unbelieving but desperately wanting to believe him - adoration."
In an interview
with Cybercast News Service, Christopher Blosser, who runs the
blog from his home in New York, admitted that his site was a parody,
designed to "provoke some of Obama's more ardent disciples among the
masses — and the media — to re-evaluate their actions and speech."
"The kind of
language being used to describe this man is simply ridiculous," said
"The idea for
the blog was born after encountering this kind of rhetoric in several
online interactions with Obama supporters and subsequently after hearing
family and friends - even some more ideologically liberal than myself -
express their uneasiness and/or outright disgust with what they were
witnessing," Blosser said.
following is what Blosser calls "a very curious - and yet, troubling -
phenomenon. On one hand, every political race has some degree of
enthusiasm (to be expected) - but what I've read and chronicled regarding
the Obama campaign is something else entirely.
"The left has
typically decried the mixing of faith and politics among the right," he
said, "and yet they have wholeheartedly embraced Obama with religious
fervor, forming what seems to be, in some cases, a 'cult of personality' -
embracing him as a secular messiah of sorts."
On October 23, 2008, I received this interesting email.
Though not exactly accurate in its citation of the Book of the Revelation,
it certainly provides some interesting food for thought:
This will make you re-think.
A Trivia question from Sunday
School: How long is the Beast allowed to have authority in Revelations?
Revelations [sic.] Chapter 13
tells us it is 42 months, and you know what that is. Almost a four-year
term of a Presidency.
All I can say is "Lord, Have
mercy on us!"
According to The Book of
Revelations [sic.] the anti-Christ will be a man, in his 40's, of MUSLIM
descent, who will deceive the nations with persuasive language, and have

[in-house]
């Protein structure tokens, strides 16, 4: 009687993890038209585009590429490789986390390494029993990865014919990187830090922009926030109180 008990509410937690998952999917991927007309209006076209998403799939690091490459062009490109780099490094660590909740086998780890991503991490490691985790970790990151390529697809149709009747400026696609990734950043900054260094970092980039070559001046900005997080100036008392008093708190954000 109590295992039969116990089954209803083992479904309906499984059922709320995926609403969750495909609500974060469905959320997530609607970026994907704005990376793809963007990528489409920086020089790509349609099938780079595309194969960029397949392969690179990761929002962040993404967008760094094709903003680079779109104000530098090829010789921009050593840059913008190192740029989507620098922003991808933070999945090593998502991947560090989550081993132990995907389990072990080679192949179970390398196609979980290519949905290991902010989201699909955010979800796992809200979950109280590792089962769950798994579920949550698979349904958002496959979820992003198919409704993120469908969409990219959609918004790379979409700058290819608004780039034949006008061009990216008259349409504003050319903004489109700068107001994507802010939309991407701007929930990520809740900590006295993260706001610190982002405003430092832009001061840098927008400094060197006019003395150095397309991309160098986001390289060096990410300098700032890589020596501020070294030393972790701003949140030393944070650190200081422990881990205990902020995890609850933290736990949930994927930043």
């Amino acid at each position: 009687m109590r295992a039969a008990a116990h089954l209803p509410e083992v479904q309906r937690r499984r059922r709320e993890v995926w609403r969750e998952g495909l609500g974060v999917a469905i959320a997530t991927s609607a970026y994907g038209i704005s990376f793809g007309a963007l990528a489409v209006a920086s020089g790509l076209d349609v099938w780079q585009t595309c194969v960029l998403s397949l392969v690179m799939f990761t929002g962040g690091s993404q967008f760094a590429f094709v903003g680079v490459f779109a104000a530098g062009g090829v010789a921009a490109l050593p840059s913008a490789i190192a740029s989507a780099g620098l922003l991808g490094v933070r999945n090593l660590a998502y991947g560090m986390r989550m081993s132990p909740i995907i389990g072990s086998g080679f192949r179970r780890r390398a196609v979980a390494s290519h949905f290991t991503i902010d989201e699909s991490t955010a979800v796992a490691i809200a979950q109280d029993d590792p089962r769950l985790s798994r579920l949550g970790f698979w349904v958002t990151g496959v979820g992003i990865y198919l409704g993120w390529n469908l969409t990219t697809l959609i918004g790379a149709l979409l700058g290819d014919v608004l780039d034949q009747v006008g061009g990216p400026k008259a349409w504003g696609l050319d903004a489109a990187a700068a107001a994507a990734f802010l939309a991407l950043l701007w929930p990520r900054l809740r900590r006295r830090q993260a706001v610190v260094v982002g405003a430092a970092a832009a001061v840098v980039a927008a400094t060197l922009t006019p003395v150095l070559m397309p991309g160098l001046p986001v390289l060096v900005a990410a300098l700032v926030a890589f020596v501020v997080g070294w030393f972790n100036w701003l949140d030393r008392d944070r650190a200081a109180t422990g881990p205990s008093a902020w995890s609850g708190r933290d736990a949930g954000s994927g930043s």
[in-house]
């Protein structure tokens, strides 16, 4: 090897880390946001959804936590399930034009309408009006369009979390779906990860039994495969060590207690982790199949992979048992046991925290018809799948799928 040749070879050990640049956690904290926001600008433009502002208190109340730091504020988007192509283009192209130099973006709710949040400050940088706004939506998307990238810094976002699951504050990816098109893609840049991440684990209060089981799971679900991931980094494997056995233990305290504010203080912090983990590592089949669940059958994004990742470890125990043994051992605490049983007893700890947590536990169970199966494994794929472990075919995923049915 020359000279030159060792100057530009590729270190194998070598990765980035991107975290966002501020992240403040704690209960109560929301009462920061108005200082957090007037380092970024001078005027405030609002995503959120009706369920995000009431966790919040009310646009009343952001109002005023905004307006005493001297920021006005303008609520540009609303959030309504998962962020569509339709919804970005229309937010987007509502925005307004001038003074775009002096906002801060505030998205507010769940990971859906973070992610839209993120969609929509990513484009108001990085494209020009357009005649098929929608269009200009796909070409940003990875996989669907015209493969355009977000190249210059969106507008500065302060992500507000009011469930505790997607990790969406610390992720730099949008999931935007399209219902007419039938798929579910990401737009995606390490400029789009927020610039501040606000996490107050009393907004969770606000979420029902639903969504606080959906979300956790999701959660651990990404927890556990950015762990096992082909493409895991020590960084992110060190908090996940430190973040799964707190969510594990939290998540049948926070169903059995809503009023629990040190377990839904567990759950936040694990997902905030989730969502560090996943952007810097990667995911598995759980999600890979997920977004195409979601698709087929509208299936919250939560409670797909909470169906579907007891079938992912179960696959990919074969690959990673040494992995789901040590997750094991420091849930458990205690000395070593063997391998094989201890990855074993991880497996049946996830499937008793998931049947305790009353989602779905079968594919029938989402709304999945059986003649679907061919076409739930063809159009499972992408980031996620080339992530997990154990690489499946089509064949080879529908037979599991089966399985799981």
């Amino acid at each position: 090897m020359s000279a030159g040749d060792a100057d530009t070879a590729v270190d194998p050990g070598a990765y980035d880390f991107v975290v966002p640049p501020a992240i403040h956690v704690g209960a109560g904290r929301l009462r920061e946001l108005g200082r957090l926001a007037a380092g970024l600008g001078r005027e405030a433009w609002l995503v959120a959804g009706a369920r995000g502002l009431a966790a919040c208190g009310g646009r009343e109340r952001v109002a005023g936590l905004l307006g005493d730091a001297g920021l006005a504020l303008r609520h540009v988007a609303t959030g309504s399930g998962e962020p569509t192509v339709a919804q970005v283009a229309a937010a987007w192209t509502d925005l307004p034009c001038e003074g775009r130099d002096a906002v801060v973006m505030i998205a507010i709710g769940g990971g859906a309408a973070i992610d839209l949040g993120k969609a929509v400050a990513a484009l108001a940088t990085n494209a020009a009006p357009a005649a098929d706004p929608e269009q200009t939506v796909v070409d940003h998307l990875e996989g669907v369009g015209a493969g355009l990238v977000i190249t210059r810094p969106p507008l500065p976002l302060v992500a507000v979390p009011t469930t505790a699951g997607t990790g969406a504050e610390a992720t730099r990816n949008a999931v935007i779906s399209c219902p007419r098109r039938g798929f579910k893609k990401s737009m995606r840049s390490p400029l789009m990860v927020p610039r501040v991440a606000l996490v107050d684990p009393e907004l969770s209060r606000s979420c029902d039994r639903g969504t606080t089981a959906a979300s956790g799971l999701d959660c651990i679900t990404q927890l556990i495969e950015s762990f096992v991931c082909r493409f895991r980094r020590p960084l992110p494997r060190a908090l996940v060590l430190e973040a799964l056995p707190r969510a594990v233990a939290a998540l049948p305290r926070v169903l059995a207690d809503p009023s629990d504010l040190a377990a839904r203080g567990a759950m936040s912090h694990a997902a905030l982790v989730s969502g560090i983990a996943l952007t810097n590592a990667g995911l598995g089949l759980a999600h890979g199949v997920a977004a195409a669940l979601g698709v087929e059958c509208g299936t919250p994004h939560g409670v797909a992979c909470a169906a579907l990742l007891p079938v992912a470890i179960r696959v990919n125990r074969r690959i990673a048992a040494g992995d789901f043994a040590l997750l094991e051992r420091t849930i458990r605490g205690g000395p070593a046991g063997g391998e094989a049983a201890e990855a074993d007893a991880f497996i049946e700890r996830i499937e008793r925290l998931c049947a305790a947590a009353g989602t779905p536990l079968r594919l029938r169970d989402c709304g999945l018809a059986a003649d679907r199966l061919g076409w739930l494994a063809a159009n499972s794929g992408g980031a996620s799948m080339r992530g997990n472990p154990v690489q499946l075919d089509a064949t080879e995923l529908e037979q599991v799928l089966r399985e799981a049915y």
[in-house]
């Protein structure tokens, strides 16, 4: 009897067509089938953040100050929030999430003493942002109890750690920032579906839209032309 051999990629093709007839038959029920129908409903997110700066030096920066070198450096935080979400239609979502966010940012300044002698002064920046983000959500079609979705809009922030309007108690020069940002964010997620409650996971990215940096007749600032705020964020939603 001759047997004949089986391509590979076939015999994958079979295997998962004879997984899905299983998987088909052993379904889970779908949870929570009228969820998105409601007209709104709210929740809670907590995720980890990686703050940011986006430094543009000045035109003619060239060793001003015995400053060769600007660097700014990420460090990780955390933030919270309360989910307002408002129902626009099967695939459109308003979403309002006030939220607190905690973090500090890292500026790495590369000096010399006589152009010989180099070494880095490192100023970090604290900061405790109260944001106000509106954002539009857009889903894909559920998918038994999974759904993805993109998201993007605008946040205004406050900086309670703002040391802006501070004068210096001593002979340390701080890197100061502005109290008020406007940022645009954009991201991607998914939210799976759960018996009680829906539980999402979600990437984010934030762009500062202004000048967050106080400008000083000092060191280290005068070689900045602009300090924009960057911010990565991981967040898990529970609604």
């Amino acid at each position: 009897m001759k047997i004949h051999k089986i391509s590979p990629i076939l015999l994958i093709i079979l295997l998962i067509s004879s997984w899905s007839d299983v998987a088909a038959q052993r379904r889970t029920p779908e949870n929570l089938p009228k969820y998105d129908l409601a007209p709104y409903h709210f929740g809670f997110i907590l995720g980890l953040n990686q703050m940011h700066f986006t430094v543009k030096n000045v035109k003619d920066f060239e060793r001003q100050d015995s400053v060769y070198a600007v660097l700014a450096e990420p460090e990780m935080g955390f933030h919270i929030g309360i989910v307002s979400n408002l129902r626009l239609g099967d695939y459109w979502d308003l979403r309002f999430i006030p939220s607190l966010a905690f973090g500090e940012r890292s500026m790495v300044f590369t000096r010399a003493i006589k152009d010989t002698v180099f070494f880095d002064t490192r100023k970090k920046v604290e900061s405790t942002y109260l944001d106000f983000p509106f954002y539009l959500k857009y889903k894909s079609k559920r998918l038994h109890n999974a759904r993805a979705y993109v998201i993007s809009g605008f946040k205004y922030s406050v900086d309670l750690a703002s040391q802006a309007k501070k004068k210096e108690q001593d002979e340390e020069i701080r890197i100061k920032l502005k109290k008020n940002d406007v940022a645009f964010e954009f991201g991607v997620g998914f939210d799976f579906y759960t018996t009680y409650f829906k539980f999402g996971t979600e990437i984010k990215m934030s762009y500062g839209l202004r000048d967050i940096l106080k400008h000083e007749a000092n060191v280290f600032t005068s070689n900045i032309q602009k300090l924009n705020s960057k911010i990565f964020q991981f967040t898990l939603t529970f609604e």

a MASSIVE Christ-like appeal ... the prophecy says that people will
flock to him and he will promise false hope and world peace, and when he
is in power, will destroy everything.
Do we recognize this
I STRONGLY URGE each one of
you to post this as many times as you can! Each opportunity that you
have to send it to a friend or media outlet, do it! I refuse to take a
chance on this unknown candidate who came out of nowhere.
As I was listening to a news
program last night, I watched in horror as Barack Obama made the
statement with pride: "We are no longer a Christian nation; we are now a
nation of Christians, Jews, Muslims, Buddhists, ..." As with so
many other statements I've heard him (and his wife) make, I never
thought I'd see the day that I'd hear something like that from a
presidential candidate in this nation. To think our forefathers fought
and died for the right for our nation to be a Christian nation—and to
have this man say with pride that we are no longer that. How far this
nation has come from what our founding fathers intended it to be.
I hope that each of you will
do what I'm doing now--send your concerns, written simply and sincerely,
to the Christians on your email list. With God's help — and He is still
in control of this nation and all else — we can show this man and the
world in November that we are, indeed still a Christian nation!